New Strategies for Economic Relocalization

March 20, 2008

In the 1970's, we called it "import replacement". Local economies can be revived by it, neighborhoods too. It's a strategy that creates jobs, reduces consumption, increases local environmental awareness, and broadens the connection between people who work, and people who shop.

Relocalization is not protectionism. It's pride of place. It's humane. It makes sense. Of course we want to buy bread from that great independent baker down the block, rather than something produced in a factory.

Import replacement has always been the community alternative to the massive, wasteful economic development juggernaut of modern capitalism. Subsistence agriculture, small-scale manufacturing, appropriate technology ... these are the tools of community independence. When economies collapse, local production booms.

Whenever a community organizer is asked "but, what can we produce?" ... the first answer is always "what are you buying?" Everyday, people buy things their community could produce. If we nurture our production base, the skills and level of creativity in our community improves, and we can more easily weather difficult economic times and resource shortages.

Today, with increasing transportation costs and greater pressure to increase profits, relocalization has become increasing viable as a sustainable business strategy.

So, even in the US today, your community can beat import prices.

In the photo above, we see typical, inexpensive meal-in-a-box products found at a local natural food store in Eugene, Oregon. The box on the left is a relocalized "copy" of the one on the right. It is comparable in quality, and it's 30 cents cheaper. Because it doesn't need to travel as far.

"Economy of scale" is an abstraction that is usually applied incorrectly. Corporate monopolies and oligopolies often use it to justify their power and profits, even for products you could make more cheaply in your own house. Food is a perfect example -- there is no packaged food that comes close to the quality and low-cost of a homemade equivalent, and yet the premium on packaged food is astronomical. Is this "economy of scale"? The industry that mass-produces food would have us think so.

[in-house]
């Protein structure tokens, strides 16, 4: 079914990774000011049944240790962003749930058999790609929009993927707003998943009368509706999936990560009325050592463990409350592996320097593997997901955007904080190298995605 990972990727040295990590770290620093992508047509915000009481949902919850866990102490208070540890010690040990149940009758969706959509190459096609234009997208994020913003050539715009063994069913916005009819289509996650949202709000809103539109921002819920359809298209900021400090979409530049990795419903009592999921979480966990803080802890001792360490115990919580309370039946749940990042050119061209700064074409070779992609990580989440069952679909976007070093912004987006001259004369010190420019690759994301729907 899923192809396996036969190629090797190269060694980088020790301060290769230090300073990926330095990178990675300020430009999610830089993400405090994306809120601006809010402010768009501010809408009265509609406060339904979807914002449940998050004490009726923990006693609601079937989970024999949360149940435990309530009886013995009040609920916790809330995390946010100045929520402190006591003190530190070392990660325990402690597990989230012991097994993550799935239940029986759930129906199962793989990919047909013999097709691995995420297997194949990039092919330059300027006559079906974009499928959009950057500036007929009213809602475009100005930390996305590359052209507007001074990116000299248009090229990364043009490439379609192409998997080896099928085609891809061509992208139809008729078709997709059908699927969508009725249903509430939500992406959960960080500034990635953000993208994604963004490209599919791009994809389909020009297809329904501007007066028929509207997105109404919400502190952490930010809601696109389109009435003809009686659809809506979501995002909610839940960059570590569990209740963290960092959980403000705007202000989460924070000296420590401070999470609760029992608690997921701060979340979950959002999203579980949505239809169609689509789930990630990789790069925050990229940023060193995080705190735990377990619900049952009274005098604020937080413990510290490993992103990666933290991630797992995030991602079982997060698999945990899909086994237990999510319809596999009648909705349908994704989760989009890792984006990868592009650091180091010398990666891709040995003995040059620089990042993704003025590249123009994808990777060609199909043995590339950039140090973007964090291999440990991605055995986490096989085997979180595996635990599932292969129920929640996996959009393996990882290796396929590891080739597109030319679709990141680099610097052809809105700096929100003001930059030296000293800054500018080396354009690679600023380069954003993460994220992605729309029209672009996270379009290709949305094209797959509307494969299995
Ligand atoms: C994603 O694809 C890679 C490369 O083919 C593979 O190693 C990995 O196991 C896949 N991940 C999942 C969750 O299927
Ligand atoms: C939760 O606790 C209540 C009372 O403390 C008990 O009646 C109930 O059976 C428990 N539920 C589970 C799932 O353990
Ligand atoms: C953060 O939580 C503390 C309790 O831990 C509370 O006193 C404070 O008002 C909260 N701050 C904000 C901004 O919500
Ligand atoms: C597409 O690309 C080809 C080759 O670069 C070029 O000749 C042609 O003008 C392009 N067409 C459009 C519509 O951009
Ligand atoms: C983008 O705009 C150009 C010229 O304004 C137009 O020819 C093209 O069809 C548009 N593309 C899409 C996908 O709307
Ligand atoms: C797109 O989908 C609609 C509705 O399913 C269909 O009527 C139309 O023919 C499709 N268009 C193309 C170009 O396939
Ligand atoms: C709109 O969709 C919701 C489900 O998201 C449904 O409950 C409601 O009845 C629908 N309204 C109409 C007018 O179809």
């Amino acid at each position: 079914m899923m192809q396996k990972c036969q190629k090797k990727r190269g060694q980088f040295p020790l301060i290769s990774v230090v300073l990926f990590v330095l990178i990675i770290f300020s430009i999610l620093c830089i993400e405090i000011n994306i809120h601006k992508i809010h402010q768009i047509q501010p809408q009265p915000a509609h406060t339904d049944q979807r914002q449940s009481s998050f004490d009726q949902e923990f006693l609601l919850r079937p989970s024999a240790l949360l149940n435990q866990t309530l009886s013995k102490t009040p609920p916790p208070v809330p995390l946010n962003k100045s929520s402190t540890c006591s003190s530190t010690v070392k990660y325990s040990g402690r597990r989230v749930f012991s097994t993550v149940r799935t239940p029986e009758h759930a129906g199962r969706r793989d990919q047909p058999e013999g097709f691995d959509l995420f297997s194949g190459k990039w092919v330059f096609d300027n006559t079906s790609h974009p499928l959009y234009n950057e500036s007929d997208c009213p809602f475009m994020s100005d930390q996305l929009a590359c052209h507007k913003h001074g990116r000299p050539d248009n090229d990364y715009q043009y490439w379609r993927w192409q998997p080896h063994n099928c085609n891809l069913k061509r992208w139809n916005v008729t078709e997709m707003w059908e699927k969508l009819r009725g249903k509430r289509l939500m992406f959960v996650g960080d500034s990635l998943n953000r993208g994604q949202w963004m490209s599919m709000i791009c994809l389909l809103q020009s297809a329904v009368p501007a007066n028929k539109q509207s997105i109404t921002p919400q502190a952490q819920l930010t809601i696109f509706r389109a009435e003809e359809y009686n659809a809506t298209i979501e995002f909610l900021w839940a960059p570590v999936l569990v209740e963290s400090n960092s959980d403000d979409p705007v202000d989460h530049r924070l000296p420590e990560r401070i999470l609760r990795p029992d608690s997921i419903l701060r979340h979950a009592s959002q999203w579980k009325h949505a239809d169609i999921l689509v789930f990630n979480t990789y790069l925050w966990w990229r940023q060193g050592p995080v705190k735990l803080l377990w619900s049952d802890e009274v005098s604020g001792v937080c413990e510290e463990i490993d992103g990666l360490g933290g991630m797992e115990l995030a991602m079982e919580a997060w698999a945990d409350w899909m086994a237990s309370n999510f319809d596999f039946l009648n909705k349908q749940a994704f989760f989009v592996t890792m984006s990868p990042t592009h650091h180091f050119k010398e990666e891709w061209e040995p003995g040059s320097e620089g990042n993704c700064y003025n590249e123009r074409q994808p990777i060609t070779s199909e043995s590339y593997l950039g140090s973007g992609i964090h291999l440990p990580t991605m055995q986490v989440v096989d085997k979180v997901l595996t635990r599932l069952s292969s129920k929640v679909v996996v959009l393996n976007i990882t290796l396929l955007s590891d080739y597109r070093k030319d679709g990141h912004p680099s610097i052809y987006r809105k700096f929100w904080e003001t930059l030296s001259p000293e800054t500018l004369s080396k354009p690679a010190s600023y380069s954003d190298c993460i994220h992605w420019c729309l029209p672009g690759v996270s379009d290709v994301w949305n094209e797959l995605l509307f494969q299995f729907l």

Places and products

In most of the world, the displacement of local production, along with the loss of economic independence, that has accelerated since the industrial revolution, has been accompanied by an increasing destruction of places of community.

Neighborhoods were replaced by "zones" for shopping, working, education, and residence. This has been especially true in the US since WW II. Since production was commodified, neighborhood coherence was less valued by planners, architects, developers, financiers, politicians etc. Awareness of this problem has improved in recent years, but the rate of neighborhood destruction, and conversion to mass-production, is still heady.

Given this, why not reverse both trends together? Why not relocalize products and recommunalize places?

One possibly useful tool is a "geographically-focussed incubation network". We're building one to revitalize downtown Eugene, Oregon.

Downtown Eugene was drained and destroyed by Urban Renewal and automobile economics over the past 40 years, and much of it is abandoned, or feels that way. A popular new nightlife district recently sprang to life, and there's now community interest in filling the surrounding empty spaces.

A recent measure to increase Urban Renewal spending (which was defeated) caused a rift among people focussed on downtown, but it was followed by a kind of increased energy and reconciliation, and an agreement that creative, grassroots solutions could help to fix the problems.

To spark such solutions, a citizens' group is hosting a series of "networking events" ... the intention is to bring together all levels of people who might help each other to actually do something positive downtown. This means an open, all-level gathering of potential partners, clientele, entrepreneurs, non-profit organizers, developers, investors etc. It means trying to get people to:

1. start a project

2. gather steam for it

3. figure out how to make it real

4. present it to the larger community

Socioeconomic networking

The biggest difficulty in launching a new venture, is visibility. How does the talent to relocalize, the desire to relocalize, etc. become visible to the community? Without a permanent exchange on which to announce these desires, potential cooperation becomes lost.

If a physical area is revitalized through creation of new local businesses and activities, then it's easy to be visible. But the same cannot be said of the desire to expand, to branch out, to cooperate, collaborate, and form flexible economic cooperative networks. These things are necessary for the survival of neighborhoods and local economies, as they are constantly assaulted by marketing attacks from outside corporate interests.

One solution is a team of people who constantly try to connect everyone. In a different age, a chamber of commerce would have played this role. But now the need for cooperation and fluidity is great, so we need new tools for those who are trying to repair their torn community economies.

One obvious place to do this, is the community memory of our age: the world wide web.

Greg Bryant